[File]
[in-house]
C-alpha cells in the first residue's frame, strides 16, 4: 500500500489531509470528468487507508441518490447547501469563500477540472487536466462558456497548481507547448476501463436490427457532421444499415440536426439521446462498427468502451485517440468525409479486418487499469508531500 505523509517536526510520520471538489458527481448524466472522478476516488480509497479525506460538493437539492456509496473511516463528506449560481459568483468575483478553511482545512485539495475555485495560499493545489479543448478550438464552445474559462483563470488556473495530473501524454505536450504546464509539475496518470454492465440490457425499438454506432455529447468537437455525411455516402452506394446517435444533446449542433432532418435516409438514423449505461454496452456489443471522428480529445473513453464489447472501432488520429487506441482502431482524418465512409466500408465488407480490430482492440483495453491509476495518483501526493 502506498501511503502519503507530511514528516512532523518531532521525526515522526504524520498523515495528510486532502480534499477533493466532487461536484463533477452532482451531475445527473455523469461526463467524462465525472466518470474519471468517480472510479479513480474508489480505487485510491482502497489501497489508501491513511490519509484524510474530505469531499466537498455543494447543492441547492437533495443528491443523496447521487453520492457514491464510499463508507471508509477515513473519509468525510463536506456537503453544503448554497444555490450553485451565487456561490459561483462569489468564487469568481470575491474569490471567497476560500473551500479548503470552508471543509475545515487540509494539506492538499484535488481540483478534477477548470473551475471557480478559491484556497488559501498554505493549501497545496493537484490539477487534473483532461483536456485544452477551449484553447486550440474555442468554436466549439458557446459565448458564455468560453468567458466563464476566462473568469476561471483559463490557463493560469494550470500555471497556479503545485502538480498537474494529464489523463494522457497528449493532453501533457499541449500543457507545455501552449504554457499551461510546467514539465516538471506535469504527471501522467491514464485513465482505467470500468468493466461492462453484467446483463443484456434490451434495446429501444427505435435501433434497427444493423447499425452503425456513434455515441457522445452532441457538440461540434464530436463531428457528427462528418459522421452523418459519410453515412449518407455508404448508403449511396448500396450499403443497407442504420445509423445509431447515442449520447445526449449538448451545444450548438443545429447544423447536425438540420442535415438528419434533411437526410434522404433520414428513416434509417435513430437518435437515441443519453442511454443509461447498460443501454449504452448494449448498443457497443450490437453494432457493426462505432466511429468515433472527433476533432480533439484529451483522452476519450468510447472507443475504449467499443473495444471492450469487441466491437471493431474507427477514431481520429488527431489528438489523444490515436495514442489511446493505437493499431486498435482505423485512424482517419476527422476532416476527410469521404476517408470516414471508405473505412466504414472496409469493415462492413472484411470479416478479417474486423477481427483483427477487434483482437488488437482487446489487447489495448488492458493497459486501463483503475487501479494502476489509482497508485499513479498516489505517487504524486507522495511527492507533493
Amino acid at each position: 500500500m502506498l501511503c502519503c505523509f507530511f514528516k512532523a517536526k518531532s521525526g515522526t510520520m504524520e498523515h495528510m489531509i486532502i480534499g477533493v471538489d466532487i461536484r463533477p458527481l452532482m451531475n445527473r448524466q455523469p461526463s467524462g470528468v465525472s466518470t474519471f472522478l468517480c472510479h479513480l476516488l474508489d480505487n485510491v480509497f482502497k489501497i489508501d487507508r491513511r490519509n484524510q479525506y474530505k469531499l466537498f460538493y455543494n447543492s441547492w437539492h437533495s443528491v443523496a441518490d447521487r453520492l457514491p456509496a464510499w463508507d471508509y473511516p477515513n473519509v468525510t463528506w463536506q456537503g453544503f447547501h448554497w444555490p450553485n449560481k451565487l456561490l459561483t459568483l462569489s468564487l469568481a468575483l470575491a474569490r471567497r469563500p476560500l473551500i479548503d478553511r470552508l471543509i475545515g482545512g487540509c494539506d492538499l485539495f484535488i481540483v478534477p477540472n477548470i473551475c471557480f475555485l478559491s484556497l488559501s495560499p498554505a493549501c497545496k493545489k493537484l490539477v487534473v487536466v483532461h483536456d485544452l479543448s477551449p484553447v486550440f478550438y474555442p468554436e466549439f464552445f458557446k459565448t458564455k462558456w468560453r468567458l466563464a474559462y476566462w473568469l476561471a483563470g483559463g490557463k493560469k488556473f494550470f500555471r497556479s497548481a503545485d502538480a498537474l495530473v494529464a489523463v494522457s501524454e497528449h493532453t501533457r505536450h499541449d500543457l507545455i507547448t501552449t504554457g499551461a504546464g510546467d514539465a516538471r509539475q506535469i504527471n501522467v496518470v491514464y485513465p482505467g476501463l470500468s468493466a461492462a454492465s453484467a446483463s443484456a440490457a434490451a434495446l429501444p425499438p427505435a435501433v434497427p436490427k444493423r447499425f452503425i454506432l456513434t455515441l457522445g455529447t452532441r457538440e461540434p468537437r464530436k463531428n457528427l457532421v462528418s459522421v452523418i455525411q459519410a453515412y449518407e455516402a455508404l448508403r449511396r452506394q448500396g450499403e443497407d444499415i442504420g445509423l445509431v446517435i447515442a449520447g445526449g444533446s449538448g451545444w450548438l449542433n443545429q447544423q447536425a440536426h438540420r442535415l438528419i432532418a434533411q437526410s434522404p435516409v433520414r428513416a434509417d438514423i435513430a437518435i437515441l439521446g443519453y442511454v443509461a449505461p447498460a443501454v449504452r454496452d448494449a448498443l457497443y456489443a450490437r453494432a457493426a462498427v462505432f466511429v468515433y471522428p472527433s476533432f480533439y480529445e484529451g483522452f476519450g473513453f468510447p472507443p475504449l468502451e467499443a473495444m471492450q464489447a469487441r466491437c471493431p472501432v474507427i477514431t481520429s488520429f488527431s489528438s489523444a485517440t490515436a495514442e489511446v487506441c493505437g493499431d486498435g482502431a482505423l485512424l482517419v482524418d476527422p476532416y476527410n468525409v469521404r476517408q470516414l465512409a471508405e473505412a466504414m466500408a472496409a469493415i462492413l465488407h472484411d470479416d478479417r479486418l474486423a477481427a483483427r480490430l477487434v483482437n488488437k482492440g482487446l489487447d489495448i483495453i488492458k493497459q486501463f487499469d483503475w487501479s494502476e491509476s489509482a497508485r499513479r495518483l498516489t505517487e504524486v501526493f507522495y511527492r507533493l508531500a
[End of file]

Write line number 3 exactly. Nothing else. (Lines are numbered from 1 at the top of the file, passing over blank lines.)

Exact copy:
Amino acid at each position: 500500500m502506498l501511503c502519503c505523509f507530511f514528516k512532523a517536526k518531532s521525526g515522526t510520520m504524520e498523515h495528510m489531509i486532502i480534499g477533493v471538489d466532487i461536484r463533477p458527481l452532482m451531475n445527473r448524466q455523469p461526463s467524462g470528468v465525472s466518470t474519471f472522478l468517480c472510479h479513480l476516488l474508489d480505487n485510491v480509497f482502497k489501497i489508501d487507508r491513511r490519509n484524510q479525506y474530505k469531499l466537498f460538493y455543494n447543492s441547492w437539492h437533495s443528491v443523496a441518490d447521487r453520492l457514491p456509496a464510499w463508507d471508509y473511516p477515513n473519509v468525510t463528506w463536506q456537503g453544503f447547501h448554497w444555490p450553485n449560481k451565487l456561490l459561483t459568483l462569489s468564487l469568481a468575483l470575491a474569490r471567497r469563500p476560500l473551500i479548503d478553511r470552508l471543509i475545515g482545512g487540509c494539506d492538499l485539495f484535488i481540483v478534477p477540472n477548470i473551475c471557480f475555485l478559491s484556497l488559501s495560499p498554505a493549501c497545496k493545489k493537484l490539477v487534473v487536466v483532461h483536456d485544452l479543448s477551449p484553447v486550440f478550438y474555442p468554436e466549439f464552445f458557446k459565448t458564455k462558456w468560453r468567458l466563464a474559462y476566462w473568469l476561471a483563470g483559463g490557463k493560469k488556473f494550470f500555471r497556479s497548481a503545485d502538480a498537474l495530473v494529464a489523463v494522457s501524454e497528449h493532453t501533457r505536450h499541449d500543457l507545455i507547448t501552449t504554457g499551461a504546464g510546467d514539465a516538471r509539475q506535469i504527471n501522467v496518470v491514464y485513465p482505467g476501463l470500468s468493466a461492462a454492465s453484467a446483463s443484456a440490457a434490451a434495446l429501444p425499438p427505435a435501433v434497427p436490427k444493423r447499425f452503425i454506432l456513434t455515441l457522445g455529447t452532441r457538440e461540434p468537437r464530436k463531428n457528427l457532421v462528418s459522421v452523418i455525411q459519410a453515412y449518407e455516402a455508404l448508403r449511396r452506394q448500396g450499403e443497407d444499415i442504420g445509423l445509431v446517435i447515442a449520447g445526449g444533446s449538448g451545444w450548438l449542433n443545429q447544423q447536425a440536426h438540420r442535415l438528419i432532418a434533411q437526410s434522404p435516409v433520414r428513416a434509417d438514423i435513430a437518435i437515441l439521446g443519453y442511454v443509461a449505461p447498460a443501454v449504452r454496452d448494449a448498443l457497443y456489443a450490437r453494432a457493426a462498427v462505432f466511429v468515433y471522428p472527433s476533432f480533439y480529445e484529451g483522452f476519450g473513453f468510447p472507443p475504449l468502451e467499443a473495444m471492450q464489447a469487441r466491437c471493431p472501432v474507427i477514431t481520429s488520429f488527431s489528438s489523444a485517440t490515436a495514442e489511446v487506441c493505437g493499431d486498435g482502431a482505423l485512424l482517419v482524418d476527422p476532416y476527410n468525409v469521404r476517408q470516414l465512409a471508405e473505412a466504414m466500408a472496409a469493415i462492413l465488407h472484411d470479416d478479417r479486418l474486423a477481427a483483427r480490430l477487434v483482437n488488437k482492440g482487446l489487447d489495448i483495453i488492458k493497459q486501463f487499469d483503475w487501479s494502476e491509476s489509482a497508485r499513479r495518483l498516489t505517487e504524486v501526493f507522495y511527492r507533493l508531500a